DEARBORN, MICH. — Fed up with cost-cutting demands from his automaker customers, Hazen J. Carroll turned away from making car and truck trim parts six years ago to focus solely on packaging.
But that decision left him with a dilemma — how to keep his extrusion plant busy.
So Carroll, president of Dearborn-based Carroll Packaging Inc., sat down and sketched out a new product plan on a cocktail napkin. The result is a patented, extruded polyethylene tube used to protect finished car parts during shipping. The company now has a growing customer list for the product and proposals to expand into Europe and Mexico through joint ventures.
The privately held, 30-year-old business has about 60 employees and both a polystyrene vacuum forming operation and three PE extrusion lines producing dunnage for the auto industry.
The concept Carroll first roughed out is fairly simple, said sales representative Mike Miller. The extruded tubes are combined with in-house engineering to make pieces die-cut to customers' specific needs that hold finished pieces tightly in place during shipping.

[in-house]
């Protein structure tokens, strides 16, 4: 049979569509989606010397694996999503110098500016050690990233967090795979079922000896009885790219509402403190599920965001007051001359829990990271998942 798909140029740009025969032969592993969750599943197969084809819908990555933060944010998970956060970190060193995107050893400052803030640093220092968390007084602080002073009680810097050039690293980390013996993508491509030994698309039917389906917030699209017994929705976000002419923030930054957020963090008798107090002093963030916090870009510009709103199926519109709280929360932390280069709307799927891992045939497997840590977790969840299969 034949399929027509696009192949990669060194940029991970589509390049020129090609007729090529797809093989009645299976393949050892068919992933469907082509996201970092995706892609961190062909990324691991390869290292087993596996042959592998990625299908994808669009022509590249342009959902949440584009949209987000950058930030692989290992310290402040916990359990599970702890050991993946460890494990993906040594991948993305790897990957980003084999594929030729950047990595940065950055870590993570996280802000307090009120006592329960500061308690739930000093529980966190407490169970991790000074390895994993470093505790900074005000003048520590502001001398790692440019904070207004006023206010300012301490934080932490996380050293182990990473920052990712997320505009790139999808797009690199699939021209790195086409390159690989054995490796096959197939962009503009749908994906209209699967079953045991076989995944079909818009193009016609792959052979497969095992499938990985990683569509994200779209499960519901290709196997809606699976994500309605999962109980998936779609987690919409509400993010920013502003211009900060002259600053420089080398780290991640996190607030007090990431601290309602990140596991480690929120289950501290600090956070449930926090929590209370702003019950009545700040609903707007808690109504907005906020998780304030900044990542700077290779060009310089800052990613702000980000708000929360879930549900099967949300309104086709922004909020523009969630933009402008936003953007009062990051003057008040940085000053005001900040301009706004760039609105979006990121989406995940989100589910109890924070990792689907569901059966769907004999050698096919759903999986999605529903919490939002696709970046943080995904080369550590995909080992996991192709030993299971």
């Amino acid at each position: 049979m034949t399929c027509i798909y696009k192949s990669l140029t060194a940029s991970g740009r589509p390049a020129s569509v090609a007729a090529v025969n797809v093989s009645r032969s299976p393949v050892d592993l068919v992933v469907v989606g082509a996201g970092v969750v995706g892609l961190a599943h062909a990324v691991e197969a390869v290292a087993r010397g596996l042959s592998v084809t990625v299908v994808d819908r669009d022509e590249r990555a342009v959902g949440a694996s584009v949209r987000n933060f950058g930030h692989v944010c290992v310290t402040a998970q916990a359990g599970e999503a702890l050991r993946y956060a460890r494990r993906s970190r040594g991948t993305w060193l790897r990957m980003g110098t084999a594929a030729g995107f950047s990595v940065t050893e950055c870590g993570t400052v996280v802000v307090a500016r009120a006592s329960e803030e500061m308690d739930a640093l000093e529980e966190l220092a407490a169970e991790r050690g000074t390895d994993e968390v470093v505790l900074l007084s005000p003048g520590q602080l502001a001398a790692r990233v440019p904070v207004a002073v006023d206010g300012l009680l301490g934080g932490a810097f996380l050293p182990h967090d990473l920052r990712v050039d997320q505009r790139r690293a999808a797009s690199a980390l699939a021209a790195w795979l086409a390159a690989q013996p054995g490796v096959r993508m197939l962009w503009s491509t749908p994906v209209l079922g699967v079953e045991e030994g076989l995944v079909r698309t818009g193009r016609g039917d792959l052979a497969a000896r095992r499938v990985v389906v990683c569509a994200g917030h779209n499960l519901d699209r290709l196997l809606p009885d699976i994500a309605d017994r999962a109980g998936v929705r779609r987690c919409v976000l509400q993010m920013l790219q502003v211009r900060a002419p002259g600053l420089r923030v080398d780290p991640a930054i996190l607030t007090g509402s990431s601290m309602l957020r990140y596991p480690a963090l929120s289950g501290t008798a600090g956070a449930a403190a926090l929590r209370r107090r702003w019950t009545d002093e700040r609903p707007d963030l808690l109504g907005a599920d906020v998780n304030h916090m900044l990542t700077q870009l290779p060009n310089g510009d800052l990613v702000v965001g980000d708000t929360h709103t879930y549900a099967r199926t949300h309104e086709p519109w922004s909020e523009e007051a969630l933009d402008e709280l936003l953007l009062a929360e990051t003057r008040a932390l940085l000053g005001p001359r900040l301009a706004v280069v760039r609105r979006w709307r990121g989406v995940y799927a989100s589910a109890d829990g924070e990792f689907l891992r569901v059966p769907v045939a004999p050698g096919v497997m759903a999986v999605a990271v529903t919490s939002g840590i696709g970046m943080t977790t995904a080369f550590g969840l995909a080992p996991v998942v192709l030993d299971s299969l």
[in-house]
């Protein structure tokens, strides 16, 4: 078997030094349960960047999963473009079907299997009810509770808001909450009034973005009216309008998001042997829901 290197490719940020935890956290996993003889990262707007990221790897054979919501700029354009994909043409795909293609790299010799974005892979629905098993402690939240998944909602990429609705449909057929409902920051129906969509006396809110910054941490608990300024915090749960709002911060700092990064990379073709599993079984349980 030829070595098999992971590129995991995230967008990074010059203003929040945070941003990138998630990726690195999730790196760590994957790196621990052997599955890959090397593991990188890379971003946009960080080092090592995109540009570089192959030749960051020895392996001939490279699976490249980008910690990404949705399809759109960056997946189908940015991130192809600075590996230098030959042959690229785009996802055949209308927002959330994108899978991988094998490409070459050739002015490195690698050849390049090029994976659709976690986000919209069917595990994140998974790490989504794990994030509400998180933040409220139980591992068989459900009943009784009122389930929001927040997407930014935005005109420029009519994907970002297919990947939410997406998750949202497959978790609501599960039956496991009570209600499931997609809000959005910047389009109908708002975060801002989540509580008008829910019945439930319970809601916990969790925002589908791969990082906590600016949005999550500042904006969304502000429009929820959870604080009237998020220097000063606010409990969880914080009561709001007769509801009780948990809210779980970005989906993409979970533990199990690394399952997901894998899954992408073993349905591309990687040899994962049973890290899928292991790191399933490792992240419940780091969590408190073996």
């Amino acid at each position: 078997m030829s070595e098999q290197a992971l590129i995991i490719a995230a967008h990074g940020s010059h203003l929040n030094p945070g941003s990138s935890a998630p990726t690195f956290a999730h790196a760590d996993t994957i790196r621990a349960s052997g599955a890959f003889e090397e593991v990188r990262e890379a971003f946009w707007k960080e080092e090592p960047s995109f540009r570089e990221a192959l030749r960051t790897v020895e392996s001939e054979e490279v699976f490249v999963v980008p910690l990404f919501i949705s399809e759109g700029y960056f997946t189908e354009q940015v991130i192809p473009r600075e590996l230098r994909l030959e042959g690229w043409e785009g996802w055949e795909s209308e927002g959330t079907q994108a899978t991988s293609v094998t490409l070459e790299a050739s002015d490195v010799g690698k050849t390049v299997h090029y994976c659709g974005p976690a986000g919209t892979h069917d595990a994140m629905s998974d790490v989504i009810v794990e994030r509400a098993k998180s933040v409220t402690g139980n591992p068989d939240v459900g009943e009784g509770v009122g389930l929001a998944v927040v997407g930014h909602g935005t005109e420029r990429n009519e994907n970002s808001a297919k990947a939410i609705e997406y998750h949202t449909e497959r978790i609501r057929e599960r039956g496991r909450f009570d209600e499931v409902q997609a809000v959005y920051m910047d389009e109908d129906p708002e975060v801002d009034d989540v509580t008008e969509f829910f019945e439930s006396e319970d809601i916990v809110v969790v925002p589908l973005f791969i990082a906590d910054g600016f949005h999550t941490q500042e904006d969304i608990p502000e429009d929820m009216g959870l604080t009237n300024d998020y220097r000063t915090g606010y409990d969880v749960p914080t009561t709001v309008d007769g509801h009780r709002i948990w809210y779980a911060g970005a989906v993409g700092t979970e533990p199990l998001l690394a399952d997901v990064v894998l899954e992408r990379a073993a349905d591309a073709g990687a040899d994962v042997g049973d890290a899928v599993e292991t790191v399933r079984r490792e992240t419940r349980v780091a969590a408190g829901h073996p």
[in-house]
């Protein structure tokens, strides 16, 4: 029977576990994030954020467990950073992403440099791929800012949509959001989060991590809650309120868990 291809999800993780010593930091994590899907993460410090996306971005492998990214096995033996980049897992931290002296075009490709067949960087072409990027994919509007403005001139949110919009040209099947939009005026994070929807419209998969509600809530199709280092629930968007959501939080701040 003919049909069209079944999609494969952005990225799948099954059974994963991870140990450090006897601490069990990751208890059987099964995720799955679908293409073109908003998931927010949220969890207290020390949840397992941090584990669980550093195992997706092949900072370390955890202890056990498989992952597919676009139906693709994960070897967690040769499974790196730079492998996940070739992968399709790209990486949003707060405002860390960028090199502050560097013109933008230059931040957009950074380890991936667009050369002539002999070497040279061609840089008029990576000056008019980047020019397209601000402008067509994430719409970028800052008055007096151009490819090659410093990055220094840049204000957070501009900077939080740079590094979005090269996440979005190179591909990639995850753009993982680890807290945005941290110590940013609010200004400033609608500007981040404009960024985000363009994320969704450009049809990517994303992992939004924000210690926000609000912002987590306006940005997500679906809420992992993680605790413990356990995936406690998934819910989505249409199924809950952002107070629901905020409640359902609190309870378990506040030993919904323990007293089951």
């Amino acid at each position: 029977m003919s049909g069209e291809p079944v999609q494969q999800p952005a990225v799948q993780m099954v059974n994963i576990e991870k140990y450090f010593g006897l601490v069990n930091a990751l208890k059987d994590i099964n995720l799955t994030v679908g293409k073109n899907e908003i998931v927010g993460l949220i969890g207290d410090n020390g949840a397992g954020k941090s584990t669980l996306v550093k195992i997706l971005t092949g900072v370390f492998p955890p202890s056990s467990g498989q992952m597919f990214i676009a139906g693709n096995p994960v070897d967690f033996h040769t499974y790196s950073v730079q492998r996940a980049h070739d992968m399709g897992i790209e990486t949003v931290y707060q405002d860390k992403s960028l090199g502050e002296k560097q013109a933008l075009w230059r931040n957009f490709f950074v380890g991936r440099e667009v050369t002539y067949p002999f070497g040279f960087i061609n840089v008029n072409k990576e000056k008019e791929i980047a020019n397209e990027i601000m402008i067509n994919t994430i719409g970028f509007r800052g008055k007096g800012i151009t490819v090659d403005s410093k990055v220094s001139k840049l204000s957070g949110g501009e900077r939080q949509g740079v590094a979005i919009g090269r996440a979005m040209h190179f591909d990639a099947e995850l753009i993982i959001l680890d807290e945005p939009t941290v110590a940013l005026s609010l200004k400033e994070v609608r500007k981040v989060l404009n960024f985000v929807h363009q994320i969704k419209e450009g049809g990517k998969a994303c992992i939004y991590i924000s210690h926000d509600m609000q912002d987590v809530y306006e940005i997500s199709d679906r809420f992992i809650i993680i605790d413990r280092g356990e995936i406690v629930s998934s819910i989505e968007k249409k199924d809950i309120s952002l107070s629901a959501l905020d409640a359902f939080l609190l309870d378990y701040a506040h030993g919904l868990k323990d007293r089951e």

A typical shipment may contain layers of three of the tubes inside a container — two pointing up and a third along the top, pointing down — to hold the parts secure, yet keep them separate and safe from scrapes and marring.
The tubes are both cheaper and easier to recycle than foam, provide additional protection from scratches and are lighter than metal, Carroll noted. PE also offers many molders the options of reusing a tube or recycling the PE in-house at the end of its travel.
"It's breathtaking in its simplicity," Miller said in a recent interview at the company.
The joint ventures Carroll Packaging is pursuing would give the company a chance to reach more customers and improve its geographic reach for existing customers, he said. Carroll expects to wrap up details of those international expansions this year.